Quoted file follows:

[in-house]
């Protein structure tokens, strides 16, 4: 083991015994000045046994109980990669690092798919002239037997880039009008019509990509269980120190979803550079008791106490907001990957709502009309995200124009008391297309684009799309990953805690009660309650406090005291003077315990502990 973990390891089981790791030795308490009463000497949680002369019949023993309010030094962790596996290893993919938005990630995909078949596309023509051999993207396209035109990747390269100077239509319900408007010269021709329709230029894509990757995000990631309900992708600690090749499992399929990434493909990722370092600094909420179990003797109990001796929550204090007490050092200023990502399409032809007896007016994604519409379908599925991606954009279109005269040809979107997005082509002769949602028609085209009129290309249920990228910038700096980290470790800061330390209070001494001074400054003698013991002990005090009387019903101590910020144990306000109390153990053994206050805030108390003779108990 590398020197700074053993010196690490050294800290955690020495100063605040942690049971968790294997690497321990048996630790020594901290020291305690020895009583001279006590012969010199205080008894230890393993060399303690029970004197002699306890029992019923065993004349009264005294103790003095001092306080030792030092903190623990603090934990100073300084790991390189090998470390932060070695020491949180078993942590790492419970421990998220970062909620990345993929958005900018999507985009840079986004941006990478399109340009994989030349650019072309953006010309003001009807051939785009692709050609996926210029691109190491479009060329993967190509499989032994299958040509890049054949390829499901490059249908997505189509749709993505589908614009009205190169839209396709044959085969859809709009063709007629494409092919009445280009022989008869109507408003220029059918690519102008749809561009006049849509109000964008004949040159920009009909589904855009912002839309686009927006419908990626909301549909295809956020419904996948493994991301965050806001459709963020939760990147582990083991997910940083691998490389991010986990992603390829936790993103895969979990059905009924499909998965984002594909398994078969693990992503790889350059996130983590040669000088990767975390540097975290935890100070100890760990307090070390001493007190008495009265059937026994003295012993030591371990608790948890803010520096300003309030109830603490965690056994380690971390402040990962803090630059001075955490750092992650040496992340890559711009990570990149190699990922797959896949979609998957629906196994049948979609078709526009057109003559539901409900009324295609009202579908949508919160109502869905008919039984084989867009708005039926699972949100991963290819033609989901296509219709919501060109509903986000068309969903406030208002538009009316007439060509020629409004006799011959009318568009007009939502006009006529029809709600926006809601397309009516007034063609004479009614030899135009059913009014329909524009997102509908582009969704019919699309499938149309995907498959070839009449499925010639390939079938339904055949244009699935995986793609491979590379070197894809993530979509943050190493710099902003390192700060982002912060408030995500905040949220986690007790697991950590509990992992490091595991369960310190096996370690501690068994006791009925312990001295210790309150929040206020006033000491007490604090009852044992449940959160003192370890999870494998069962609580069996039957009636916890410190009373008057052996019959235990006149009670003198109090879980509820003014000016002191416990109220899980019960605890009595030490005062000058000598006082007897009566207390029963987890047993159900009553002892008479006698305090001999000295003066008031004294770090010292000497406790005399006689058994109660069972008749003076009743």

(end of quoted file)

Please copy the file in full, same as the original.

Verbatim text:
[in-house]
């Protein structure tokens, strides 16, 4: 083991015994000045046994109980990669690092798919002239037997880039009008019509990509269980120190979803550079008791106490907001990957709502009309995200124009008391297309684009799309990953805690009660309650406090005291003077315990502990 973990390891089981790791030795308490009463000497949680002369019949023993309010030094962790596996290893993919938005990630995909078949596309023509051999993207396209035109990747390269100077239509319900408007010269021709329709230029894509990757995000990631309900992708600690090749499992399929990434493909990722370092600094909420179990003797109990001796929550204090007490050092200023990502399409032809007896007016994604519409379908599925991606954009279109005269040809979107997005082509002769949602028609085209009129290309249920990228910038700096980290470790800061330390209070001494001074400054003698013991002990005090009387019903101590910020144990306000109390153990053994206050805030108390003779108990 590398020197700074053993010196690490050294800290955690020495100063605040942690049971968790294997690497321990048996630790020594901290020291305690020895009583001279006590012969010199205080008894230890393993060399303690029970004197002699306890029992019923065993004349009264005294103790003095001092306080030792030092903190623990603090934990100073300084790991390189090998470390932060070695020491949180078993942590790492419970421990998220970062909620990345993929958005900018999507985009840079986004941006990478399109340009994989030349650019072309953006010309003001009807051939785009692709050609996926210029691109190491479009060329993967190509499989032994299958040509890049054949390829499901490059249908997505189509749709993505589908614009009205190169839209396709044959085969859809709009063709007629494409092919009445280009022989008869109507408003220029059918690519102008749809561009006049849509109000964008004949040159920009009909589904855009912002839309686009927006419908990626909301549909295809956020419904996948493994991301965050806001459709963020939760990147582990083991997910940083691998490389991010986990992603390829936790993103895969979990059905009924499909998965984002594909398994078969693990992503790889350059996130983590040669000088990767975390540097975290935890100070100890760990307090070390001493007190008495009265059937026994003295012993030591371990608790948890803010520096300003309030109830603490965690056994380690971390402040990962803090630059001075955490750092992650040496992340890559711009990570990149190699990922797959896949979609998957629906196994049948979609078709526009057109003559539901409900009324295609009202579908949508919160109502869905008919039984084989867009708005039926699972949100991963290819033609989901296509219709919501060109509903986000068309969903406030208002538009009316007439060509020629409004006799011959009318568009007009939502006009006529029809709600926006809601397309009516007034063609004479009614030899135009059913009014329909524009997102509908582009969704019919699309499938149309995907498959070839009449499925010639390939079938339904055949244009699935995986793609491979590379070197894809993530979509943050190493710099902003390192700060982002912060408030995500905040949220986690007790697991950590509990992992490091595991369960310190096996370690501690068994006791009925312990001295210790309150929040206020006033000491007490604090009852044992449940959160003192370890999870494998069962609580069996039957009636916890410190009373008057052996019959235990006149009670003198109090879980509820003014000016002191416990109220899980019960605890009595030490005062000058000598006082007897009566207390029963987890047993159900009553002892008479006698305090001999000295003066008031004294770090010292000497406790005399006689058994109660069972008749003076009743």